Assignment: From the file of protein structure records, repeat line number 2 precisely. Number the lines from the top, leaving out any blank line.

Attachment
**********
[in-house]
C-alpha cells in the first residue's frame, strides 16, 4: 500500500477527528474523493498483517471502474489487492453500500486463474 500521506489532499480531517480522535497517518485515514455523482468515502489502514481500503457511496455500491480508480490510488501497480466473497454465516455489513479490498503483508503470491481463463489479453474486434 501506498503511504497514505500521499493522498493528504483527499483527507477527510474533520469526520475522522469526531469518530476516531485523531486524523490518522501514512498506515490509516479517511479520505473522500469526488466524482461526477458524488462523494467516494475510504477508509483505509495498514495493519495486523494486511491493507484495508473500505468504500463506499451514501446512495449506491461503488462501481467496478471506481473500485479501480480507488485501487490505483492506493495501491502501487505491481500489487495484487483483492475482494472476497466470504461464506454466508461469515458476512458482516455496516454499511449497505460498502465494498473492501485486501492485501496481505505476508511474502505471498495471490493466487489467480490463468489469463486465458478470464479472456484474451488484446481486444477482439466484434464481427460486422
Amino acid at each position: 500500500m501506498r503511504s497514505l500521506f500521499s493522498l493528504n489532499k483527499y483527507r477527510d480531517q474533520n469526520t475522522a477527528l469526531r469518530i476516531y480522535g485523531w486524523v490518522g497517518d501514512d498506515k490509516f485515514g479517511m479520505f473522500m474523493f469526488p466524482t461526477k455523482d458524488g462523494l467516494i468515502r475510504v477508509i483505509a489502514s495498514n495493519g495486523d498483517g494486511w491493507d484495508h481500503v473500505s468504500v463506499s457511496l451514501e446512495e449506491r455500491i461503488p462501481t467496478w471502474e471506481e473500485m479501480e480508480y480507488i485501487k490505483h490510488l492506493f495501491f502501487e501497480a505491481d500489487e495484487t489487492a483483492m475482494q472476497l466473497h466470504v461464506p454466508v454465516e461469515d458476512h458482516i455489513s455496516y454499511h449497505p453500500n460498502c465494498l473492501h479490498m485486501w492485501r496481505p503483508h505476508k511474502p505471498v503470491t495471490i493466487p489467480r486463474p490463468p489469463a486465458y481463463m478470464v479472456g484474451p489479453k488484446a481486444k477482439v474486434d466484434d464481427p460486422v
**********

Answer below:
C-alpha cells in the first residue's frame, strides 16, 4: 500500500477527528474523493498483517471502474489487492453500500486463474 500521506489532499480531517480522535497517518485515514455523482468515502489502514481500503457511496455500491480508480490510488501497480466473497454465516455489513479490498503483508503470491481463463489479453474486434 501506498503511504497514505500521499493522498493528504483527499483527507477527510474533520469526520475522522469526531469518530476516531485523531486524523490518522501514512498506515490509516479517511479520505473522500469526488466524482461526477458524488462523494467516494475510504477508509483505509495498514495493519495486523494486511491493507484495508473500505468504500463506499451514501446512495449506491461503488462501481467496478471506481473500485479501480480507488485501487490505483492506493495501491502501487505491481500489487495484487483483492475482494472476497466470504461464506454466508461469515458476512458482516455496516454499511449497505460498502465494498473492501485486501492485501496481505505476508511474502505471498495471490493466487489467480490463468489469463486465458478470464479472456484474451488484446481486444477482439466484434464481427460486422